“This excellent book fills a significant gap in the literature supporting planning education by providing clear, succinct advice on the design and implementation of small-scale student research projects.” – Chris Couch, Professor of Geography and Planning, University of Liverpool “A perfect text for supervisors to give students so that they plan their research projects carefully rather than leap headlong into data collection.” – Jean Hillier, Emeritus Professor of Sustainability and Urban Planning, RMIT University, Melbourne “Highly recommended... Ranging across topics such as planning a research programme and data management and the handling of ethical issues, the book will be very helpful to those embarking on a thesis or dissertation in the field.” – Peter Fidler, President of the University of Sunderland Research Design in Urban Planning is a short, accessible, and clearly written text on how to design research for a dissertation planning project. Aimed at both undergraduate and postgraduate levels, this text will: • discuss research design, looking in detail at how researchers make their choices of methods • examine these in reference to case studies/examples from the planning research literature • explain to students how to interpret policy to define researchable questions • review the issues comparatively • situate the methodological questions in terms of research ethics. Packed with case studies, exercises, illustrations and summaries, Research Design in Urban Planning is an invaluable resource for students undertaking their first substantial, individual investigations.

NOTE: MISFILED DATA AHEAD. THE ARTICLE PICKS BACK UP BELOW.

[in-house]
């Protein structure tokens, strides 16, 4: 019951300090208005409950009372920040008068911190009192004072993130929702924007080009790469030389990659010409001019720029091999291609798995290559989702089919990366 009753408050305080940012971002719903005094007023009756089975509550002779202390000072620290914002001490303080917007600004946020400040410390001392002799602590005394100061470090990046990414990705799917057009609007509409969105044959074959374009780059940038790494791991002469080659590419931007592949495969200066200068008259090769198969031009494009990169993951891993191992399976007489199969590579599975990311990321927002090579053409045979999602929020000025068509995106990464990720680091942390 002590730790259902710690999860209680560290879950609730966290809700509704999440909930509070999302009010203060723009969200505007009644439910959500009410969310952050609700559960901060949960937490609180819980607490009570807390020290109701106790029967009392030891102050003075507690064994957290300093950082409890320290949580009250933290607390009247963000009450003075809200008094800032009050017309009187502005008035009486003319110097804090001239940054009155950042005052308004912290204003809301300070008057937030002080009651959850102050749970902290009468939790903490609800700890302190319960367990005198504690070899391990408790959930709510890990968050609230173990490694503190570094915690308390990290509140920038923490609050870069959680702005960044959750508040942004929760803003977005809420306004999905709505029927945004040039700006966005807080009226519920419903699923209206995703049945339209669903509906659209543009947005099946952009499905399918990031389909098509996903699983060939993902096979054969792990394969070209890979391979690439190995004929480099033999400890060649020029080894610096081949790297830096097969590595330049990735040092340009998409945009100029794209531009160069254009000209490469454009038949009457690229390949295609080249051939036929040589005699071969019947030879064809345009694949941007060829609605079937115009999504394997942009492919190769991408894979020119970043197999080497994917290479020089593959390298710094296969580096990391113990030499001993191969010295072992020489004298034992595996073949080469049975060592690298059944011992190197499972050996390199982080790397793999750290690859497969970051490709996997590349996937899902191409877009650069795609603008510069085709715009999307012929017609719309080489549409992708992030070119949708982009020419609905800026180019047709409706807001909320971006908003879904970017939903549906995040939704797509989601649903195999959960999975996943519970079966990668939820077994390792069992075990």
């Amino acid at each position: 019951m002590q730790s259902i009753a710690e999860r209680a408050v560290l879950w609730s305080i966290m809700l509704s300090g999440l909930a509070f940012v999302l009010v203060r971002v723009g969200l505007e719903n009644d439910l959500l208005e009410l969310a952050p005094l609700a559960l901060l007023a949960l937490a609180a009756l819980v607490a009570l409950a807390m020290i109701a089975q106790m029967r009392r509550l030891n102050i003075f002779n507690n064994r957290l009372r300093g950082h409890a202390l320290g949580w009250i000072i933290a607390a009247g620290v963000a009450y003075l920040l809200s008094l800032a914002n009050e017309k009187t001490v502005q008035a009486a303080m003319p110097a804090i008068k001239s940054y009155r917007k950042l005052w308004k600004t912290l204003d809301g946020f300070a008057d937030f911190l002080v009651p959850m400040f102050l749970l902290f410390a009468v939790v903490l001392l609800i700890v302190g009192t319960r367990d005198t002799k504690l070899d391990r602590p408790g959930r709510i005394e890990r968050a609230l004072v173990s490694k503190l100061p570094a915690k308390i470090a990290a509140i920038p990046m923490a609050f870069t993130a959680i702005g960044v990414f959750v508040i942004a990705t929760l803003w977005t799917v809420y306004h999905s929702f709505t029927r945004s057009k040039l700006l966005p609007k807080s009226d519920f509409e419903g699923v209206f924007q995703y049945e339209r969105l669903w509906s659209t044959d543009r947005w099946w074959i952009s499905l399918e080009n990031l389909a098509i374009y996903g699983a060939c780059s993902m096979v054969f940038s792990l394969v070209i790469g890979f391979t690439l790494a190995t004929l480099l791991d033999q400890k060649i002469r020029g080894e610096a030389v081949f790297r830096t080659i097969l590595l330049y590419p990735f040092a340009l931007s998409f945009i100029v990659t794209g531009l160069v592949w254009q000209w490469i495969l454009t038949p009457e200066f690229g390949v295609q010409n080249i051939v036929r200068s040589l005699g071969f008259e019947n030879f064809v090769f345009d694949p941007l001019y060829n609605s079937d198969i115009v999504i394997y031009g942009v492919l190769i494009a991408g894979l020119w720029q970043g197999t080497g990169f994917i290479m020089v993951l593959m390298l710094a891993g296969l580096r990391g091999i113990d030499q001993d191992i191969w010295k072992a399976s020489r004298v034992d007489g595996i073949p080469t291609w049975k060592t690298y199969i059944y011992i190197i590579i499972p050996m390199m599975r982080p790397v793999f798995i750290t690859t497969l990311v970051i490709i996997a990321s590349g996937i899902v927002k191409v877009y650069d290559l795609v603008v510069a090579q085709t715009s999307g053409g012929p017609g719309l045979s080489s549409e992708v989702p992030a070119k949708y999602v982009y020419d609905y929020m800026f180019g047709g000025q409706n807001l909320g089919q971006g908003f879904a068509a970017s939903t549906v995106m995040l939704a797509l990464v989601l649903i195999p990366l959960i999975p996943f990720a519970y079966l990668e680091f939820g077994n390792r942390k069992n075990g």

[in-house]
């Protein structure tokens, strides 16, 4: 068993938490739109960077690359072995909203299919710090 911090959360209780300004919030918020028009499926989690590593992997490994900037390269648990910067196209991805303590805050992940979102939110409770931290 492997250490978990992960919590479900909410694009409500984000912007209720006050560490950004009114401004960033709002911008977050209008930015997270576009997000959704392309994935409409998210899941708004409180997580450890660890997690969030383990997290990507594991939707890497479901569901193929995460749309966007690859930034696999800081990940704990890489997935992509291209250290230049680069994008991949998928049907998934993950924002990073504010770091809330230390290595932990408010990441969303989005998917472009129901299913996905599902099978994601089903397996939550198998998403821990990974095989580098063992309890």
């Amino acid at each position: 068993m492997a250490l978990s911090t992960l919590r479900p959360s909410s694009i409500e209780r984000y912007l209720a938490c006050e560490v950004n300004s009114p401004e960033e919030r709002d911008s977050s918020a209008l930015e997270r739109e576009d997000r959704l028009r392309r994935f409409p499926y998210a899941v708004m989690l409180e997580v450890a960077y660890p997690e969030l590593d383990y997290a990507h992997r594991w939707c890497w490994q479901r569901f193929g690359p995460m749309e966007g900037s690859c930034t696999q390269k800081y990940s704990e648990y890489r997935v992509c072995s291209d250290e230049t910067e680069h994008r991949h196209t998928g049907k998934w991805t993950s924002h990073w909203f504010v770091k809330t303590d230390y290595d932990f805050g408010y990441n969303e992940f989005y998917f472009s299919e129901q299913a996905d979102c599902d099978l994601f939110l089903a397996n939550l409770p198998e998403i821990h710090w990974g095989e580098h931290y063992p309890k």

Chapter 7: Methods of Data Generation in Research
Methods of Data Generation in Research
What methods of data generation are available to answer your research question?
What range of considerations do you need to take into account in making decisions on the methods to use?
Interviews, Questionnaires, Ethnography, Observation, Documents, Official statistics
The previous two chapters were based on the assumption that it is a good idea to try to separate out the cases you might be interested in from the potential data sources, that is, the people and places from which you might generate data about those cases, and to do this independently of thinking about the methods that you might use to generate the data. In this chapter the focus is on the methods for data ...